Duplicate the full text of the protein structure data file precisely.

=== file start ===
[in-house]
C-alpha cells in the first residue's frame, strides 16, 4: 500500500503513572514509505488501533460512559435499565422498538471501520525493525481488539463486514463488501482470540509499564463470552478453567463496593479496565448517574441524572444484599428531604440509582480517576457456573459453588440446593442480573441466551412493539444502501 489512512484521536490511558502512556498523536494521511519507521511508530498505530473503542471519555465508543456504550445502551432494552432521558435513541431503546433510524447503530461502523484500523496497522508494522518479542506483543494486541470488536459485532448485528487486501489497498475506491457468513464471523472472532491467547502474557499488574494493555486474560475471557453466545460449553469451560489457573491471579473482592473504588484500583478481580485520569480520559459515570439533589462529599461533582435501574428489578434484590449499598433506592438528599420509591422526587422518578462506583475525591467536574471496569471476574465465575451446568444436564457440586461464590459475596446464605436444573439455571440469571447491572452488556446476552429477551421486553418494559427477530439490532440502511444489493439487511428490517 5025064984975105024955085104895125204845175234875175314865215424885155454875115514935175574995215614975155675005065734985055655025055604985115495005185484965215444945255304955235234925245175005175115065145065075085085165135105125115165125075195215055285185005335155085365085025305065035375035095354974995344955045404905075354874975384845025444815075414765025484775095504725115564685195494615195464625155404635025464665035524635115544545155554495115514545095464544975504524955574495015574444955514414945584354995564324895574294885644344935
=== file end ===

[in-house]
C-alpha cells in the first residue's frame, strides 16, 4: 500500500503513572514509505488501533460512559435499565422498538471501520525493525481488539463486514463488501482470540509499564463470552478453567463496593479496565448517574441524572444484599428531604440509582480517576457456573459453588440446593442480573441466551412493539444502501 489512512484521536490511558502512556498523536494521511519507521511508530498505530473503542471519555465508543456504550445502551432494552432521558435513541431503546433510524447503530461502523484500523496497522508494522518479542506483543494486541470488536459485532448485528487486501489497498475506491457468513464471523472472532491467547502474557499488574494493555486474560475471557453466545460449553469451560489457573491471579473482592473504588484500583478481580485520569480520559459515570439533589462529599461533582435501574428489578434484590449499598433506592438528599420509591422526587422518578462506583475525591467536574471496569471476574465465575451446568444436564457440586461464590459475596446464605436444573439455571440469571447491572452488556446476552429477551421486553418494559427477530439490532440502511444489493439487511428490517 5025064984975105024955085104895125204845175234875175314865215424885155454875115514935175574995215614975155675005065734985055655025055604985115495005185484965215444945255304955235234925245175005175115065145065075085085165135105125115165125075195215055285185005335155085365085025305065035375035095354974995344955045404905075354874975384845025444815075414765025484775095504725115564685195494615195464625155404635025464665035524635115544545155554495115514545095464544975504524955574495015574444955514414945584354995564324895574294885644344935